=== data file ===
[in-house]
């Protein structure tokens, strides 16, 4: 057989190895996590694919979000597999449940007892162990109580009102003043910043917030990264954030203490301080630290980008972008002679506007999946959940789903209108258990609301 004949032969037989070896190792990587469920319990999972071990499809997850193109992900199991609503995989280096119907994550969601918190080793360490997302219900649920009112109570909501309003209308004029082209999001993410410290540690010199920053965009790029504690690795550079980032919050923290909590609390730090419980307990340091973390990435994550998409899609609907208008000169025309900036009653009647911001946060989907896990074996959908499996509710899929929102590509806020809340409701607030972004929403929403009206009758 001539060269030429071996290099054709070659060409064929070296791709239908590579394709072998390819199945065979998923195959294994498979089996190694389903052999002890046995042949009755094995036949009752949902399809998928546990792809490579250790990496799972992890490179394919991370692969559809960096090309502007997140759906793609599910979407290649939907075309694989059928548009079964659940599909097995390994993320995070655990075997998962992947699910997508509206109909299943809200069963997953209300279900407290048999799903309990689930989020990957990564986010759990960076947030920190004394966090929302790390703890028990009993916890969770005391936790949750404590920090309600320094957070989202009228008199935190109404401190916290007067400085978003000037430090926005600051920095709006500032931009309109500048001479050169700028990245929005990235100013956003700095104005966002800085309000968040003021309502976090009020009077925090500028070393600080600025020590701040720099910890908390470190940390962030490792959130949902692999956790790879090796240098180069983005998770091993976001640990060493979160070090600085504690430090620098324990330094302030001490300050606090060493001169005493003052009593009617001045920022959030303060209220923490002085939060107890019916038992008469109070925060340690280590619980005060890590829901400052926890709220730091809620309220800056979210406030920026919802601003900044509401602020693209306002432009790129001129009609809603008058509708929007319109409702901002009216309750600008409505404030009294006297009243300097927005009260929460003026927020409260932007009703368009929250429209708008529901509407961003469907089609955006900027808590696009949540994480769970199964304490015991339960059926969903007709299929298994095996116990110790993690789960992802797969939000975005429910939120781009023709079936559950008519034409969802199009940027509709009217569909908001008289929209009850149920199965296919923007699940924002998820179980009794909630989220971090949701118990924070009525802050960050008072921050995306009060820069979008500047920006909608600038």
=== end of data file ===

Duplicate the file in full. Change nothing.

[in-house]
């Protein structure tokens, strides 16, 4: 057989190895996590694919979000597999449940007892162990109580009102003043910043917030990264954030203490301080630290980008972008002679506007999946959940789903209108258990609301 004949032969037989070896190792990587469920319990999972071990499809997850193109992900199991609503995989280096119907994550969601918190080793360490997302219900649920009112109570909501309003209308004029082209999001993410410290540690010199920053965009790029504690690795550079980032919050923290909590609390730090419980307990340091973390990435994550998409899609609907208008000169025309900036009653009647911001946060989907896990074996959908499996509710899929929102590509806020809340409701607030972004929403929403009206009758 001539060269030429071996290099054709070659060409064929070296791709239908590579394709072998390819199945065979998923195959294994498979089996190694389903052999002890046995042949009755094995036949009752949902399809998928546990792809490579250790990496799972992890490179394919991370692969559809960096090309502007997140759906793609599910979407290649939907075309694989059928548009079964659940599909097995390994993320995070655990075997998962992947699910997508509206109909299943809200069963997953209300279900407290048999799903309990689930989020990957990564986010759990960076947030920190004394966090929302790390703890028990009993916890969770005391936790949750404590920090309600320094957070989202009228008199935190109404401190916290007067400085978003000037430090926005600051920095709006500032931009309109500048001479050169700028990245929005990235100013956003700095104005966002800085309000968040003021309502976090009020009077925090500028070393600080600025020590701040720099910890908390470190940390962030490792959130949902692999956790790879090796240098180069983005998770091993976001640990060493979160070090600085504690430090620098324990330094302030001490300050606090060493001169005493003052009593009617001045920022959030303060209220923490002085939060107890019916038992008469109070925060340690280590619980005060890590829901400052926890709220730091809620309220800056979210406030920026919802601003900044509401602020693209306002432009790129001129009609809603008058509708929007319109409702901002009216309750600008409505404030009294006297009243300097927005009260929460003026927020409260932007009703368009929250429209708008529901509407961003469907089609955006900027808590696009949540994480769970199964304490015991339960059926969903007709299929298994095996116990110790993690789960992802797969939000975005429910939120781009023709079936559950008519034409969802199009940027509709009217569909908001008289929209009850149920199965296919923007699940924002998820179980009794909630989220971090949701118990924070009525802050960050008072921050995306009060820069979008500047920006909608600038």